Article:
- Pre-submission advice regarding the standards you should aim for and common pitfalls to avoid. In some instances, this may be provided in the form of model answers or exemplars which you can review in your own time.
- Feedback and outcomes from practical classes.
- Comment and guidance provided by staff from specialist support services such as, Careers, Employability and Skills or the Learning Development Service.
Once you have reviewed your feedback, you are encouraged to identify and implement further improvements to the quality of your work.
Learning and Teaching
At Queen’s, we aim to deliver a high quality learning environment that embeds intellectual curiosity, innovation and best practice in learning, teaching and student support to enable student to achieve their full academic potential.
On the Bachelor of Social Work degree we do this by providing a range of learning experiences which enable our students to engage with subject experts, develop attributes and perspectives that will equip them for life and work in a global society and make use of innovative technologies and a world class library that enhances their development as independent, lifelong learners. Examples of the opportunities provided for learning on this course are:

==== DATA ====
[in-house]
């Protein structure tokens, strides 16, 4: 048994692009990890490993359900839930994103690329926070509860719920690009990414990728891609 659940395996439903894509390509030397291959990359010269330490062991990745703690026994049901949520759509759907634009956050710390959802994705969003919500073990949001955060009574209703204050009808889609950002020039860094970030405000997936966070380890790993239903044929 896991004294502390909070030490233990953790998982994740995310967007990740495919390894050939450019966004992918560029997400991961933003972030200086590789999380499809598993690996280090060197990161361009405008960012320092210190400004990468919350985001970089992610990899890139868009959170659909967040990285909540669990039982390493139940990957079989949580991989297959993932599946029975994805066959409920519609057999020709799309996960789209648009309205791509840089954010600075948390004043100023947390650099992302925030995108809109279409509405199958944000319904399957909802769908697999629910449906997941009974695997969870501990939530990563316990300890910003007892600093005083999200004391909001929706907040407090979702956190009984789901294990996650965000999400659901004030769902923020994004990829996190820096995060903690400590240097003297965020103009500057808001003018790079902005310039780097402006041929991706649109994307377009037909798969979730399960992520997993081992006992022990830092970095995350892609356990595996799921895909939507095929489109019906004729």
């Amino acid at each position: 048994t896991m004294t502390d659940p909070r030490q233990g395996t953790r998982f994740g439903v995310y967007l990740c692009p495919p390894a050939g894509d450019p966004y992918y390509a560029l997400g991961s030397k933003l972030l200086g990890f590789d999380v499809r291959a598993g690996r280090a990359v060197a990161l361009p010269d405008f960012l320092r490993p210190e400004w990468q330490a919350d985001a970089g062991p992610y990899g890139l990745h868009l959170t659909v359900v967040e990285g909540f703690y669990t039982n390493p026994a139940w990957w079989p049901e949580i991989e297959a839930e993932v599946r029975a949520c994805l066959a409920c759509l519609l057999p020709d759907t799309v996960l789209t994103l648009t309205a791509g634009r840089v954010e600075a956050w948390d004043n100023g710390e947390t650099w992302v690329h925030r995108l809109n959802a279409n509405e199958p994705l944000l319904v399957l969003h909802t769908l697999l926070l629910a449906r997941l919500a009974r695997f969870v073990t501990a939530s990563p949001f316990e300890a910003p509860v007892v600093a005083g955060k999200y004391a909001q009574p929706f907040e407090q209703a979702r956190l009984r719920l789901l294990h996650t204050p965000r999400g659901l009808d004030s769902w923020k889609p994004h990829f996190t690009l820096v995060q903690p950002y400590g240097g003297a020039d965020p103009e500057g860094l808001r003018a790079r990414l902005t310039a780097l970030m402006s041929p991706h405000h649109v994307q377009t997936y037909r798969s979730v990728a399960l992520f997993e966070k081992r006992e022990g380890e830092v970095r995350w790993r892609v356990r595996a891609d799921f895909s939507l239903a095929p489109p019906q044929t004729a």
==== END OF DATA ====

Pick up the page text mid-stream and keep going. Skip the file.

•Lectures: introduce basic information about new topics as a starting point for further self-directed private study/reading. Lectures also provide opportunities to ask questions, gain some feedback and advice on assessments (normally delivered in large groups to all year group peers).
•Workshops: where you will have opportunities to develop skills and apply theoretical principles to real-life or practical contexts.
•E-Learning technologies: Information associated with lectures and assignments is often communicated via a Virtual Learning Environment (VLE) called Queen’s Online. A range of e-learning experiences are also embedded in the degree through, for example: interactive group workshops in a flexible learning space; podcasts and interactive web-based learning activities
•Seminars/tutorials: Significant amounts of teaching are carried out in small groups (typically 10-20 students). These provide an opportunity for students to engage with academic staff who have specialist knowledge of the topic, to ask questions of them and to assess their own progress and understanding with the support of peers. You should also expect to make presentations and other contributions to these groups.